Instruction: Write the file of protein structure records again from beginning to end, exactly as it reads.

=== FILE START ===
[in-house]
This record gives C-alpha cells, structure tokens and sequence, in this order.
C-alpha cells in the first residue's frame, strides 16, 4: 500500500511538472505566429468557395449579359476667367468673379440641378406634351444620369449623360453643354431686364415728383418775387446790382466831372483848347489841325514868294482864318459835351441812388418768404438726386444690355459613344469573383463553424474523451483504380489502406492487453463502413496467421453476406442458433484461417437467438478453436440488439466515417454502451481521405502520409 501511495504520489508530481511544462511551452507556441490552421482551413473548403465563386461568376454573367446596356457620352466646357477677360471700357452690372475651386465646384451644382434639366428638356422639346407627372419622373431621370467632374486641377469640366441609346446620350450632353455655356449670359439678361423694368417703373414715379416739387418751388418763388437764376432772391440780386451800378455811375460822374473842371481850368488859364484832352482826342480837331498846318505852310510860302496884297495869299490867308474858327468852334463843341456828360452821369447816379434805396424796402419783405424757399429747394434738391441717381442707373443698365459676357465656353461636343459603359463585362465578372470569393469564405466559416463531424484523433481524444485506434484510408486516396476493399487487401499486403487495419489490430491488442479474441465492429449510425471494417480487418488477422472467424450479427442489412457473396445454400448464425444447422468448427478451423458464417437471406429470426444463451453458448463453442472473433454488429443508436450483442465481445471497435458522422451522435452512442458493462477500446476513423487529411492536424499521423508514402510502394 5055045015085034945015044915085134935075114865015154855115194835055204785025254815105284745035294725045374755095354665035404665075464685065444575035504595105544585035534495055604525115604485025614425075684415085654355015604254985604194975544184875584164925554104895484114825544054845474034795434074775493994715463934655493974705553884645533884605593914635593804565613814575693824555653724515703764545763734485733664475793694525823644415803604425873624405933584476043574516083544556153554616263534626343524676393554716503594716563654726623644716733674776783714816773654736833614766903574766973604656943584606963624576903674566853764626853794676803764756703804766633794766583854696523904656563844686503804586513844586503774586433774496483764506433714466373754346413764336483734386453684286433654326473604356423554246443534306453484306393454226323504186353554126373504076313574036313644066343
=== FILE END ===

[in-house]
This record gives C-alpha cells, structure tokens and sequence, in this order.
C-alpha cells in the first residue's frame, strides 16, 4: 500500500511538472505566429468557395449579359476667367468673379440641378406634351444620369449623360453643354431686364415728383418775387446790382466831372483848347489841325514868294482864318459835351441812388418768404438726386444690355459613344469573383463553424474523451483504380489502406492487453463502413496467421453476406442458433484461417437467438478453436440488439466515417454502451481521405502520409 501511495504520489508530481511544462511551452507556441490552421482551413473548403465563386461568376454573367446596356457620352466646357477677360471700357452690372475651386465646384451644382434639366428638356422639346407627372419622373431621370467632374486641377469640366441609346446620350450632353455655356449670359439678361423694368417703373414715379416739387418751388418763388437764376432772391440780386451800378455811375460822374473842371481850368488859364484832352482826342480837331498846318505852310510860302496884297495869299490867308474858327468852334463843341456828360452821369447816379434805396424796402419783405424757399429747394434738391441717381442707373443698365459676357465656353461636343459603359463585362465578372470569393469564405466559416463531424484523433481524444485506434484510408486516396476493399487487401499486403487495419489490430491488442479474441465492429449510425471494417480487418488477422472467424450479427442489412457473396445454400448464425444447422468448427478451423458464417437471406429470426444463451453458448463453442472473433454488429443508436450483442465481445471497435458522422451522435452512442458493462477500446476513423487529411492536424499521423508514402510502394 5055045015085034945015044915085134935075114865015154855115194835055204785025254815105284745035294725045374755095354665035404665075464685065444575035504595105544585035534495055604525115604485025614425075684415085654355015604254985604194975544184875584164925554104895484114825544054845474034795434074775493994715463934655493974705553884645533884605593914635593804565613814575693824555653724515703764545763734485733664475793694525823644415803604425873624405933584476043574516083544556153554616263534626343524676393554716503594716563654726623644716733674776783714816773654736833614766903574766973604656943584606963624576903674566853764626853794676803764756703804766633794766583854696523904656563844686503804586513844586503774586433774496483764506433714466373754346413764336483734386453684286433654326473604356423554246443534306453484306393454226323504186353554126373504076313574036313644066343